which is by nature
    anti-creative. You find the supergeniuses in phd programs, music,
    writing novels, creating
    directing movies, or starting wild
    internet companies. They hire law school grads to be their worker-bee
    slaves.
     
    mrs. eliza humperdink, Dec 26, 2005
    #12
  13. reykja wrote: agree with you, there is no way I will devote 2/3rds of my life to making someone else wealthy. I'd rather die a failure who tried to be his own boss, then live on my knees.

    no you won't. by nature, a joe who goes to law school is a worker-bee
    by personality.
    You can never take the risk to go and do something like start your own
    business. you just
    don't have it in you. like 99% of your law school classmates, you are
    a drone.
    bahahahahaaah!
     
    mrs. eliza humperdink, Dec 26, 2005
    #13
  14. actuaries are paid 2 to 3 times as much as accountants/auditors.
    Possibly, assuming you can actually become and get hired as a full
    actuary.

    My brother was heading down that path, at one point.

    What he discovered was that most of the full actuary positions in
    Canada were disappearing due to consolidation of life insurance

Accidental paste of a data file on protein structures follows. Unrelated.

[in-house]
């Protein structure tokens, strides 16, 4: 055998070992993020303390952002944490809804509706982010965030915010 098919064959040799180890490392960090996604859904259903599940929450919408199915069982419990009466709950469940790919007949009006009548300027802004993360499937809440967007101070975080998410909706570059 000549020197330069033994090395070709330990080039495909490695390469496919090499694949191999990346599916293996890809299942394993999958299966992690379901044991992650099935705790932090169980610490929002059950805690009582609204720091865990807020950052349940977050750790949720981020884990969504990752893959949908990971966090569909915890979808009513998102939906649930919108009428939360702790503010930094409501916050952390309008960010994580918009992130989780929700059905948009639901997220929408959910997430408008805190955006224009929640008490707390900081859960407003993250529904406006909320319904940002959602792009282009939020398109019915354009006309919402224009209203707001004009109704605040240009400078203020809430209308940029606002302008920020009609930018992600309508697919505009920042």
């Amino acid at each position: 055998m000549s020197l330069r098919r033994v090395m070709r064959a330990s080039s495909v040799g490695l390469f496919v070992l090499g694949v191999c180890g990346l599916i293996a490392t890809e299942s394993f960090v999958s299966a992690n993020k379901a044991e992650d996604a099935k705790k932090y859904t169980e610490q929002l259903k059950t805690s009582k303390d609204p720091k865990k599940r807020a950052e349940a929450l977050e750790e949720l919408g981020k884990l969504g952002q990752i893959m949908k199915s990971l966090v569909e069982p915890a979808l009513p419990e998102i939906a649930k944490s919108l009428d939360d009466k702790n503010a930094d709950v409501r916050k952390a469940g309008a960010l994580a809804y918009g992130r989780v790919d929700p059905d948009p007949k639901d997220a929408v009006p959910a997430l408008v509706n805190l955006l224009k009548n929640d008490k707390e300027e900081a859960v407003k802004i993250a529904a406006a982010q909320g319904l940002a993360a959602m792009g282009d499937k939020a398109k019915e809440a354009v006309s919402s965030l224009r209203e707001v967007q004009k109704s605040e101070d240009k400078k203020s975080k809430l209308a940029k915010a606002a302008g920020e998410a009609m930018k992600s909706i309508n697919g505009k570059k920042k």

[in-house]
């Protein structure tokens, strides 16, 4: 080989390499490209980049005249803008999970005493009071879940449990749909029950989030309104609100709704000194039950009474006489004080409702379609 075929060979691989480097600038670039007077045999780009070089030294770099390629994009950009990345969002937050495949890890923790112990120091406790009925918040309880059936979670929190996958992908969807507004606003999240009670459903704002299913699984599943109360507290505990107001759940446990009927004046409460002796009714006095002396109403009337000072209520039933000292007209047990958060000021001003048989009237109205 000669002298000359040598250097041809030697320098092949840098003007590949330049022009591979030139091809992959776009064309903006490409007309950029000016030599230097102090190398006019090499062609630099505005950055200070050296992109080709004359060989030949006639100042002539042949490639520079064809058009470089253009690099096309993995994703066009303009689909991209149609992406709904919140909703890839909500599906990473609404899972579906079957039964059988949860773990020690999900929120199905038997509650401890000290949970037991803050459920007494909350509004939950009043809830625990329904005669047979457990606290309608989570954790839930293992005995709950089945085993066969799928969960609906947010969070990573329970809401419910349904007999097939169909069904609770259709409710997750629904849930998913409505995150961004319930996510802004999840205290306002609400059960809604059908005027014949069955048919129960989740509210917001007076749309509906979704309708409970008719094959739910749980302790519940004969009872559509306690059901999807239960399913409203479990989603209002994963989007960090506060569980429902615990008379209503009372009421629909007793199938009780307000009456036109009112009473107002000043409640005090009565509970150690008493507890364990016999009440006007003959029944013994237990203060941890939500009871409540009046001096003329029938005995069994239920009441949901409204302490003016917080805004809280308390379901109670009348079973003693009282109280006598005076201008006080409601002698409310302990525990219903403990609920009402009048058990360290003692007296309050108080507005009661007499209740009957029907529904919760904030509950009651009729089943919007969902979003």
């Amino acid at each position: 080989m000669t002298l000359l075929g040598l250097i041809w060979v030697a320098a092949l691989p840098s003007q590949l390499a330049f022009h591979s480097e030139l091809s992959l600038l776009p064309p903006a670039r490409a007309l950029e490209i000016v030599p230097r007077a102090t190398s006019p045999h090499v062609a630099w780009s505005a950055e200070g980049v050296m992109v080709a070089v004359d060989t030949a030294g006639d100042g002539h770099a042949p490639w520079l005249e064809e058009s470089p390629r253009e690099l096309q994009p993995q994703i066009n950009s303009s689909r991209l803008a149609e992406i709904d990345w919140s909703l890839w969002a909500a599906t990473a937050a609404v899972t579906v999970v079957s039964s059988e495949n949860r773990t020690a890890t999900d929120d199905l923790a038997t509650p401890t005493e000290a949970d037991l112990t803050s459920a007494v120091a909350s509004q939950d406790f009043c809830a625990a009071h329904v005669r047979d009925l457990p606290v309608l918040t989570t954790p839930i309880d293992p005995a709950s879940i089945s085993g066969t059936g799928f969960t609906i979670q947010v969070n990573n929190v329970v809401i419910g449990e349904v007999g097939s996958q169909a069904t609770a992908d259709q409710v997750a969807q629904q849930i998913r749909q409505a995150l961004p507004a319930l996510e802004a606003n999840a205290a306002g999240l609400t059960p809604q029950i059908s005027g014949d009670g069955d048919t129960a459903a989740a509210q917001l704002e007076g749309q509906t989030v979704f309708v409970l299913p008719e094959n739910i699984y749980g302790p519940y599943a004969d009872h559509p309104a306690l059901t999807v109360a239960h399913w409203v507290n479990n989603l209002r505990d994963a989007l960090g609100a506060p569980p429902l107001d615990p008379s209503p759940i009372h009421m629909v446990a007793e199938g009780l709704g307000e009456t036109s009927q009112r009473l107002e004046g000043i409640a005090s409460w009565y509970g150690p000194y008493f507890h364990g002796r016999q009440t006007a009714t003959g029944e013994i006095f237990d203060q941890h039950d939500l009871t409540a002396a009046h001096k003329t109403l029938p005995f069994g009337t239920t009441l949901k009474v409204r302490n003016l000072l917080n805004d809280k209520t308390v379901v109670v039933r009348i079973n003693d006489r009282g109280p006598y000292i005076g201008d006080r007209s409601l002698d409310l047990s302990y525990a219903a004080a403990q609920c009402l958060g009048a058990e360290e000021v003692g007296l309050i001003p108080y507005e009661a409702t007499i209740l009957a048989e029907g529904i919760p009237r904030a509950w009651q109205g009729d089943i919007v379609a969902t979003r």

companies. The Mutual Group acquired numerous of its competitors;
    when that happens, the subs no longer each need a full actuary. The
    _one_ at the Mutual Group is all that is necessary to sign off on
    things.

    I doubt that things are all that different in the US...
    --
    (reverse (concatenate 'string "moc.liamg" "@" "enworbbc"))
    http://linuxfinances.info/info/lisp.html
    Rules of the Evil Overlord #192. "If I appoint someone as my consort,
    I will not subsequently inform her that she is being replaced by a
    younger, more attractive woman. <http://www.eviloverlord.com/>
     
    Christopher Browne, Dec 28, 2005
    #14
  15. so, all the 10s of thousands of people taking their series of actuary
    exams will find there is not a great paying job at the end of 7 years
    hard labor?? hahaha!
     
    mrs. eliza humperdink, Dec 28, 2005
    #15
  16. Things are different in the US versus Canada. Canadian universities
    graduate an oversupply of actuarial science majors, while this hasn't
    yet happened in the US. Also, the life insurance consolidation that
    Canada saw has not been as severe in the US.
     
    DW Simpson Webmaster, Dec 29, 2005
    #16

  17. this brings up a good point: why is majoring in accounting and
    actuarial science
    so much more popular in canada (and australia) than in the USA? In US,

    business major generally prefer economics, finance, or general
    business. Nobody
    strives to be an accounting geek, except the clueless.
     
    mrs. eliza humperdink, Dec 30, 2005
    #17
  18. I've been an accountant for over 20 years and spent most of my time in
    public accounting but am very familiar with actuarial work. Actuarial work
    tends to pay better than accounting although it is also less varied than
    accounting work. If accountants aren't as smart as actuaries, I have to